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Remains of Century-Old Cham Temple Towers Unearthed

A joint excavation team composed of archaeologists from the Ha Noi University of Social Sciences and the Humanities (USSH) and Da Nang’s Museum of Cham Sculpture discovered the foundations of the century-old Cham Temple Towers at Qua Giang 2 Village, Hoa Phuoc Commune, Hoa Vang District, Da Nang. The excavation lasted for almost a month on a 300-meter square area.


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Cham Complex was a spiritual refuge for the Cham people during the late 10th century. Some bricks were discovered at the excavation site with subtle patterns and suggested that the Cham people collected bricks from old, destroyed towers and used those to build new ones. One foundation unearthed is 10 meters long and seven meters wide. The second is 6.2 meters long, while the third is around 20 meters long.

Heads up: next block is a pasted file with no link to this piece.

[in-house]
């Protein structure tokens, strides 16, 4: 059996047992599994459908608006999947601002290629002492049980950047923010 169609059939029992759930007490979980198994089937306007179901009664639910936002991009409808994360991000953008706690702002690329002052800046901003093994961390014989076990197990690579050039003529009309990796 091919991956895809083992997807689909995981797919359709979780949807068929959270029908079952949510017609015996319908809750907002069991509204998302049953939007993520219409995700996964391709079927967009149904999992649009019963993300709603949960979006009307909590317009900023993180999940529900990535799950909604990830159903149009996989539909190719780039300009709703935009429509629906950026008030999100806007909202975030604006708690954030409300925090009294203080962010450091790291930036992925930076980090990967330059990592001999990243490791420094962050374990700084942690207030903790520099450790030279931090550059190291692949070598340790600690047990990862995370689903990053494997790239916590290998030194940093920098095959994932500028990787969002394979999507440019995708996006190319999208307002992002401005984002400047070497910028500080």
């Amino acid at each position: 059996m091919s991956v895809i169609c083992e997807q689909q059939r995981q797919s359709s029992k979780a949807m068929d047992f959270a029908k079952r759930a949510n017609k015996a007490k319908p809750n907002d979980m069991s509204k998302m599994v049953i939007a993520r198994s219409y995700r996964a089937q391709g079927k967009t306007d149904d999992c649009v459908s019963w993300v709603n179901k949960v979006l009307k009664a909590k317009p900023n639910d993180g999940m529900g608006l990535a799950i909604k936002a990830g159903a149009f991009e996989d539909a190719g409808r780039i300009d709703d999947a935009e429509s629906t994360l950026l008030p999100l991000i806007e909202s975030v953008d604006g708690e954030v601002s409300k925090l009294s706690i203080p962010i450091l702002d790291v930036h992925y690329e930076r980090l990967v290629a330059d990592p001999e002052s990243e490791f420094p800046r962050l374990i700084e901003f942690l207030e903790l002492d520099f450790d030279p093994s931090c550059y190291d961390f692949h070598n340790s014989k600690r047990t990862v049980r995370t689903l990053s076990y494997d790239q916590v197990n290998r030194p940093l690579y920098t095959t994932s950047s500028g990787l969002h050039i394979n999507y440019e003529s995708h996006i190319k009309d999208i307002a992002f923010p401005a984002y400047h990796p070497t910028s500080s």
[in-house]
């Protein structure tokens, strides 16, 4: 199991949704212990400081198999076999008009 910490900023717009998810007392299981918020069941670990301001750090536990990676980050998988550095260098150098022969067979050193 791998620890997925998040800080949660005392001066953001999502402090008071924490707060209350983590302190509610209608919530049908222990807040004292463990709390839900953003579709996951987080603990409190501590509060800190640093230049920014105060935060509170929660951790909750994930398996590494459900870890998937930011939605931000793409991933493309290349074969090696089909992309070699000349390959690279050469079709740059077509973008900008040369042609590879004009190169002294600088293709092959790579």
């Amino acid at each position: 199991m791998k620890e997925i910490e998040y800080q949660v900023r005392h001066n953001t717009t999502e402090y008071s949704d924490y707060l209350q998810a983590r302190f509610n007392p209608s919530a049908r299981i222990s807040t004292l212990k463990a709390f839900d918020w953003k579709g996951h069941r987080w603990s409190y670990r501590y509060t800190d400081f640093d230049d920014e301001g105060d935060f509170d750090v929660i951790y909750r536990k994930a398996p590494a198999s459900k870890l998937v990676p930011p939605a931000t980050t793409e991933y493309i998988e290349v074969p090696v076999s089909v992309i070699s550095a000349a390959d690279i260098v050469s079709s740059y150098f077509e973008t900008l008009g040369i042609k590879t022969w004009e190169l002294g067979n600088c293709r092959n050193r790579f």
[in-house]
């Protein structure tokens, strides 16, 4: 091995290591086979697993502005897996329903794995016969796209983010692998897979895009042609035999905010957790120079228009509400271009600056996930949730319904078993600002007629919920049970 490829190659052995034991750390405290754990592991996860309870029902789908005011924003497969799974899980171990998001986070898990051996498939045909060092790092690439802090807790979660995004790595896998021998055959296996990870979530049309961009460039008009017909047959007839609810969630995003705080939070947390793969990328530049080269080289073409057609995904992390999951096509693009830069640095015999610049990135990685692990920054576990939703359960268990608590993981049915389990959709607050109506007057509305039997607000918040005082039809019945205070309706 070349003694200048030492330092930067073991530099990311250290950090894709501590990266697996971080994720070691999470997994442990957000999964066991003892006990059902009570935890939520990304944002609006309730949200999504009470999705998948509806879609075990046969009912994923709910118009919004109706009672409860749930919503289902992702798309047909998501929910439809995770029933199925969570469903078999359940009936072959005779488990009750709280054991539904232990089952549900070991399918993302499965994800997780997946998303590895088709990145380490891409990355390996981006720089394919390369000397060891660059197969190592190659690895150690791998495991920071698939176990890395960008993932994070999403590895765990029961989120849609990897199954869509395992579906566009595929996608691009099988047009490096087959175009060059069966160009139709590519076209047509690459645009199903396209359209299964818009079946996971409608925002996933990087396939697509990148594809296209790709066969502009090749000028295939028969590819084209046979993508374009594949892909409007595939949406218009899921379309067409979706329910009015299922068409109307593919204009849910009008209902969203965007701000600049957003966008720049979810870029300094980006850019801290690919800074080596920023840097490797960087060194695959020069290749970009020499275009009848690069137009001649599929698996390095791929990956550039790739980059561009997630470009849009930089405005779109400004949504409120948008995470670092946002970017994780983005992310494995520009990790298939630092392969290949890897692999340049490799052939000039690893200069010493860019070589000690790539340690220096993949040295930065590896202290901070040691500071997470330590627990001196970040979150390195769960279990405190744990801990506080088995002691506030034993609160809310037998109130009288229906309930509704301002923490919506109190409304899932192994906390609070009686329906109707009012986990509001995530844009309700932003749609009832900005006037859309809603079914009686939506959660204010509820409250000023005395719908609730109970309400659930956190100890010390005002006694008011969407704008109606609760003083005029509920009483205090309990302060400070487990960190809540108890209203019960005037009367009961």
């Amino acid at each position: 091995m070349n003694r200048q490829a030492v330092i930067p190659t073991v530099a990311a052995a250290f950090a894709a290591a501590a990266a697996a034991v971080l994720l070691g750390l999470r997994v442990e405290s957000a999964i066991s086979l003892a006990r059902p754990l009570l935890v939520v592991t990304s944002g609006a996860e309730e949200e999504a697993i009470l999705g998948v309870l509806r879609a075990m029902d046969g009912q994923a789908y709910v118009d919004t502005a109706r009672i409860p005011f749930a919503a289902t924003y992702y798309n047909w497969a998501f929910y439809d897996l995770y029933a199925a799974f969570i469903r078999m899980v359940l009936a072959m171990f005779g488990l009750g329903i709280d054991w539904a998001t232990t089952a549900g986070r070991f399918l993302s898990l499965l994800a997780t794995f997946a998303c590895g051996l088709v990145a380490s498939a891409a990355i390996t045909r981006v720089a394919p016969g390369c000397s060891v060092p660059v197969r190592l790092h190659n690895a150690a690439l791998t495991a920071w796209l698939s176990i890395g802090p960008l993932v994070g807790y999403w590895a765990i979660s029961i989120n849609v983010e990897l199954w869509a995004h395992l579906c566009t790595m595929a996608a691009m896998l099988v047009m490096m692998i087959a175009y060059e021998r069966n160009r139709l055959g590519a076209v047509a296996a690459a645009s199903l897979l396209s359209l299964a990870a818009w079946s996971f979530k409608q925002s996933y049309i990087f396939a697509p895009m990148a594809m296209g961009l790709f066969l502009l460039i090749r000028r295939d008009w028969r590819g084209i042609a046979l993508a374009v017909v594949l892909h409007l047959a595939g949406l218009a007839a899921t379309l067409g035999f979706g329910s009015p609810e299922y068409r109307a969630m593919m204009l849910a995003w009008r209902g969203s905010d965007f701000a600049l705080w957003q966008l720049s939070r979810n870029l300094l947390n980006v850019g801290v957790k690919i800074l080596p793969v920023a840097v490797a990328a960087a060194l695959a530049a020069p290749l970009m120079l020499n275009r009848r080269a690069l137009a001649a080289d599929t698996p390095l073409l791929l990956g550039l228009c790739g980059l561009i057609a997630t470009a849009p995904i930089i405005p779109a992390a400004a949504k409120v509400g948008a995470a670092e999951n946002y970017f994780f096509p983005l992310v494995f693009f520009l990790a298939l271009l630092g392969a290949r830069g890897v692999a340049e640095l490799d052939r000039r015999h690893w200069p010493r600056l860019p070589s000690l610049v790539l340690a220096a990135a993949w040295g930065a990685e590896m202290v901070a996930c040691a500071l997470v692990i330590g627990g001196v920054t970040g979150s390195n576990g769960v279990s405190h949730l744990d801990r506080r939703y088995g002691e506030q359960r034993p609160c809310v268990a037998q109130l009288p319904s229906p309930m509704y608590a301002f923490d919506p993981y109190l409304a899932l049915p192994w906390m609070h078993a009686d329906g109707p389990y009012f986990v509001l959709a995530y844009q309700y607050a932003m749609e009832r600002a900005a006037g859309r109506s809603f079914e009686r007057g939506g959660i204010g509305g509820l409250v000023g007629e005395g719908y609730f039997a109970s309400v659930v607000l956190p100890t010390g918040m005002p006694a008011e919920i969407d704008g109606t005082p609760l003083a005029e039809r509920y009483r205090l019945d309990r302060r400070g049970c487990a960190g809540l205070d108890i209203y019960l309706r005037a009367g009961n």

Important artifacts like a West-facing sandstone perron; sculptures of a “makara” or monster; and a sandstone altar were also discovered at the site. Three stone heads with intricate sculptings were also found, among that of Siva, the most powerful god of Hinduism. This particular discovery proved how crucial Hinduism was in the religious facet of the Cham people. Hundreds of stone and terracotta fragments made by the Cham, Vietnamese and Chinese people between the early 10th and 11th centuries were also unearthed.

The discovery of the remains of the Cham Temple Towers is an important event in Vietnam’s history because it revealed a hundred-year old culture that was interesting, mysterious and simply beautiful.

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